Google is expected to announce earnings of $6.31 billion and earnings per share of $8.13 when it reports first quarter earnings April 14, 10 days after Larry Page began his second stint as CEO at the search engine.
Jefferies and Co. analyst Youssef Squali said he expects Google to meet or slightly beat expectations, thanks to strength in pricing, international business and display advertising.
Squali, who sees Google wielding 70 percent to 75 percent of overall search ad budgets in North America and 90 percent overseas, is calling for Google to report earnings of $6.32 billion on EPS of $8.11.
He also anticipates a 15 percent bump in paid clicks and 8 percent boost in cost-per-clicks, which is the basis for his expectations that Google's year-to-year revenues will grow 25 percent. Google's posted Q1 2010 earnings excluding items of $6.76 a share, and $5 billion in net revenue.
Global Equities Research analyst Trip Chowdry also noted that Google's search market share is stable, and that both its query volume and CPC volume are up, as electronic marketers are still allocating 88 percent to 90 percent of their budgets to Google and the remaining to Microsoft Bing.
Chowdry also noted YouTube had another quarter of strong showing, with homepage masthead and homepage expandable masthead ad formats sold out for the next 6 to 8 months.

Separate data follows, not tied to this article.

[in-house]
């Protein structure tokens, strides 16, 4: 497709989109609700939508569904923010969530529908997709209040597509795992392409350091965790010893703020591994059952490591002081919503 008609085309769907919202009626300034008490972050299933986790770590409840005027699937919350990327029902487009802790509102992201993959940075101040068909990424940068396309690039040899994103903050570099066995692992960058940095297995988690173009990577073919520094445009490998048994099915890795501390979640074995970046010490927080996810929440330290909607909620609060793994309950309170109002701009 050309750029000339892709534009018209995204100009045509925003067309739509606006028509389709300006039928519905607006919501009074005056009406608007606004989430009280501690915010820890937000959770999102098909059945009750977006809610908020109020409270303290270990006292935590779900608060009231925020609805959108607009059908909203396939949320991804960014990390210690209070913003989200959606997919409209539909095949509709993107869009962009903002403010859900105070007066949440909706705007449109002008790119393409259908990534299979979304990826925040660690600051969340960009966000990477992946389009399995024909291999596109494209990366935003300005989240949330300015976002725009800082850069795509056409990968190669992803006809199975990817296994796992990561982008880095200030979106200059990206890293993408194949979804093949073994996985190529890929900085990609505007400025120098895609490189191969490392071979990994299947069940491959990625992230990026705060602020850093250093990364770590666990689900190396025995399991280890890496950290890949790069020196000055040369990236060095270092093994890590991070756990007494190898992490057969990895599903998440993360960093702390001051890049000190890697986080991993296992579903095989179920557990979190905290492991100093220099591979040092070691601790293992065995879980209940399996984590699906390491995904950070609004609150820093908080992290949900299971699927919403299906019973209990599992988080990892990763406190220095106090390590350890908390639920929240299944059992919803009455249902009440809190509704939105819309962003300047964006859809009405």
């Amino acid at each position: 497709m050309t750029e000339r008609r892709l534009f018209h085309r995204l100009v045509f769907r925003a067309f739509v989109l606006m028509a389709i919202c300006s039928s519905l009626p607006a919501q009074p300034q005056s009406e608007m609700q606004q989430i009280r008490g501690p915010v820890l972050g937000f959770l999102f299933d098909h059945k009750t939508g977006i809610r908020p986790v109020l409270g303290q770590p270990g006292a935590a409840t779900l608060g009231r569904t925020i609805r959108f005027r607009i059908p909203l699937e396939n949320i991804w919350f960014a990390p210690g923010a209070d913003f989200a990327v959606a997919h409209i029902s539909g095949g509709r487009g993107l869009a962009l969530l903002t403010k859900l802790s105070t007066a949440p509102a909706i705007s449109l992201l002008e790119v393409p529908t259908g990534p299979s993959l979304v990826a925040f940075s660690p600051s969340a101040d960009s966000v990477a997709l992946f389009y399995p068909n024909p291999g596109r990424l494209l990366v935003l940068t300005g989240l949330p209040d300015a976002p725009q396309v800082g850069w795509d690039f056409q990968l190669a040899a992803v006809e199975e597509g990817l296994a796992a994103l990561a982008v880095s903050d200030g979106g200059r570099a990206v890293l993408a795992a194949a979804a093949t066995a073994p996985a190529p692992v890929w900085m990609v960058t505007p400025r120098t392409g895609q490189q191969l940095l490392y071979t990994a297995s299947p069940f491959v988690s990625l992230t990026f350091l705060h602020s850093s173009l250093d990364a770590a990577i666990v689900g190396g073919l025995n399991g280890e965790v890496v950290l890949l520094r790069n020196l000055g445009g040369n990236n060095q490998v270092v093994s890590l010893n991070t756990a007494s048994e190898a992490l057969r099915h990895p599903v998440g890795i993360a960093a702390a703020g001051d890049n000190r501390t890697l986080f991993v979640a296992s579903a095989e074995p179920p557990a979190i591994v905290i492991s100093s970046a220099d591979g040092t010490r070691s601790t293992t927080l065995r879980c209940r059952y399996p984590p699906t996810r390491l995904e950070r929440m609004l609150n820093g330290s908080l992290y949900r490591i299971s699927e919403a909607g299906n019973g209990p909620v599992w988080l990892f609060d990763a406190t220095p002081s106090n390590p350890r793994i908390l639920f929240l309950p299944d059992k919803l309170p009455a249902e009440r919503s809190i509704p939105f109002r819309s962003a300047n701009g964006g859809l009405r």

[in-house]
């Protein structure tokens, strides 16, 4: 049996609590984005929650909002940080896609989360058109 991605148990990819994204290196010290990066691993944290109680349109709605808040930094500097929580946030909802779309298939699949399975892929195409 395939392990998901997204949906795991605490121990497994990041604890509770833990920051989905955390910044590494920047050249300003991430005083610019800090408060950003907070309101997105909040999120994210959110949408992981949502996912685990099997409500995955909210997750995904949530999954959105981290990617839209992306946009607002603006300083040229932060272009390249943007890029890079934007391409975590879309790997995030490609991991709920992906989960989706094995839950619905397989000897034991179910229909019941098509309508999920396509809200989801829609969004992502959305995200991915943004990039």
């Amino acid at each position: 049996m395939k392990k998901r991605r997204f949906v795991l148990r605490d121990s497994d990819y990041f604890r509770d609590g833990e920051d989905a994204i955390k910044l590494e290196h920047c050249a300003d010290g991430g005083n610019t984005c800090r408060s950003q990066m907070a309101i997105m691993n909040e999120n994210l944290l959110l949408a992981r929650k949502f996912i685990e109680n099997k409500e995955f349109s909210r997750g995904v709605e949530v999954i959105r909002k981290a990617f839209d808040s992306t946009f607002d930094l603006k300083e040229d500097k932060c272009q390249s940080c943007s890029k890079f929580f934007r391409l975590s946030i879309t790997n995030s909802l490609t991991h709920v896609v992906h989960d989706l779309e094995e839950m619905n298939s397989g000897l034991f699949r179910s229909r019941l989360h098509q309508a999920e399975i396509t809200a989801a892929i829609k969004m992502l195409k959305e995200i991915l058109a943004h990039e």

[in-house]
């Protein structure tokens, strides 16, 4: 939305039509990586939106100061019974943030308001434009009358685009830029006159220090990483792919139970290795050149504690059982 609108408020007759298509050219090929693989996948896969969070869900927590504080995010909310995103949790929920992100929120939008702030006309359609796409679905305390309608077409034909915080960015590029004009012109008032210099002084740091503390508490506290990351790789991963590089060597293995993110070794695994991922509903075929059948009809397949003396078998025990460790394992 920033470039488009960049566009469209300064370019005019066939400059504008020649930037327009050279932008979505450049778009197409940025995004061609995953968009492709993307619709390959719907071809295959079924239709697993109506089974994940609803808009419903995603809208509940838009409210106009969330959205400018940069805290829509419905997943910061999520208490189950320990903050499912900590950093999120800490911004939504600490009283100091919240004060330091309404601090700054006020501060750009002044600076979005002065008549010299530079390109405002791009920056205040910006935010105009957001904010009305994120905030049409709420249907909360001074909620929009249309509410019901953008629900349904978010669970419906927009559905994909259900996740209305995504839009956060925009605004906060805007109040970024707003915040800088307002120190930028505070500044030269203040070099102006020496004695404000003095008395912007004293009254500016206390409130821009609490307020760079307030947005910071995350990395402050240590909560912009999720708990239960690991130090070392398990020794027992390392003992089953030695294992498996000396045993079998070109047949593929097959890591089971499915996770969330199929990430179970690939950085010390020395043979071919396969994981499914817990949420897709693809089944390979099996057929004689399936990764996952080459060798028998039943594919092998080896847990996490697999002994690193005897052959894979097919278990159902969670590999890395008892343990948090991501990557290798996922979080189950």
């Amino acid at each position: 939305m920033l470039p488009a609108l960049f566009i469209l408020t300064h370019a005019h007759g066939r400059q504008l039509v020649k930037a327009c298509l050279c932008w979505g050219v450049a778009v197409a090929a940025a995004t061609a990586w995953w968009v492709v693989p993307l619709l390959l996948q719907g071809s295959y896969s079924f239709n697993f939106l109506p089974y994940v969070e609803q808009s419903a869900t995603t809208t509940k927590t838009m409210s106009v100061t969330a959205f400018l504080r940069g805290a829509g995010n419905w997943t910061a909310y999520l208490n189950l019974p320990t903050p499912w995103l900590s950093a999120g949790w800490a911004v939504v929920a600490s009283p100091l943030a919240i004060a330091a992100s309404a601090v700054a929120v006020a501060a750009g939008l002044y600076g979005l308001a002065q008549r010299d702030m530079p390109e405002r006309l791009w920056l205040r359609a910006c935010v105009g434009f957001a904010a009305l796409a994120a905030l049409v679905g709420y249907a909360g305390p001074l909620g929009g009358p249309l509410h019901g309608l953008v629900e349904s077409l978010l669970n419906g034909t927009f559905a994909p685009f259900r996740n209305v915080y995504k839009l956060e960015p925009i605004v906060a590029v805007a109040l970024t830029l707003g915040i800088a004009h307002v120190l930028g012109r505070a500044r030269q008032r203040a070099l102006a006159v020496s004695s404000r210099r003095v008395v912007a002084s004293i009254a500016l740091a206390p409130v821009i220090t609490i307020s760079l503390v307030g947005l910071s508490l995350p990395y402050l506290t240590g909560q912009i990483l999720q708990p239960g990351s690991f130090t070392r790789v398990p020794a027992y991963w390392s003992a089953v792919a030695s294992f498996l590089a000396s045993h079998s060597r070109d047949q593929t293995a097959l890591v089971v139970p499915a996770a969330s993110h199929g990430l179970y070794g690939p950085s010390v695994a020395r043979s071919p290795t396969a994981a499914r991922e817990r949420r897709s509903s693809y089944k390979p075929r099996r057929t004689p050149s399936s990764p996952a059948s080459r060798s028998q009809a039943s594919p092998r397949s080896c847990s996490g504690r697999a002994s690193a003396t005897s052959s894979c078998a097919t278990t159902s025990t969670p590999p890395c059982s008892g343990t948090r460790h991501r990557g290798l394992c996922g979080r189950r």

Chowdry, who expects Google to report net revenues of $6.4 million and EPS of $8.19 this Thursday, tempered this bullishness with a caveat looking forward.
He argued that if the U.S. government passes its proposed Do Not Track regulation, Google could see a hit to its YouTube ad traffic as it uses re-marketing to redirect a user from search to YouTube. This is what drives YouTube video as revenues.
"If the government passes Do Not Track me regulation, it is possible that then Google may not be able to re-market YouTube to search query users, which then may impact YouTube monetization," Chowdry wrote.
Squali also curbed his enthusiasm, albeit for different reasons. He noted Page's new post as CEO and the persistent regulatory scrutiny Google is facing lend uncertainty to the mix for investors.
Page reorganized his senior management team April 7, promoting high-level executives to head business lines and report directly to him.
He also tethered employees' bonuses to the success or failure of Google's evolving social strategy, which is designed to catch some of the fire Facebook has enjoyed to date. The moves could "alienate many," Squali noted.
"While potentially positive, this reorg brings strategic and execution uncertainty, at a time of ever increasing competition from Facebook and others," Squali wrote in an April 8 research note.
Page and his team also must deal with regulators both in EU and US. The European Commission and Texas state Attorney General are looking at Google's search and ad practices. The DOJ just cleared Google's $700 million bid for travel software maker ITA, albeit with stringent conditions to temper antitrust concerns.
Short term, neither the leadership nor the regulatory scrutiny should impact Google, but they do pose serious ramifications for the company's growth and profitability over time, the analyst said.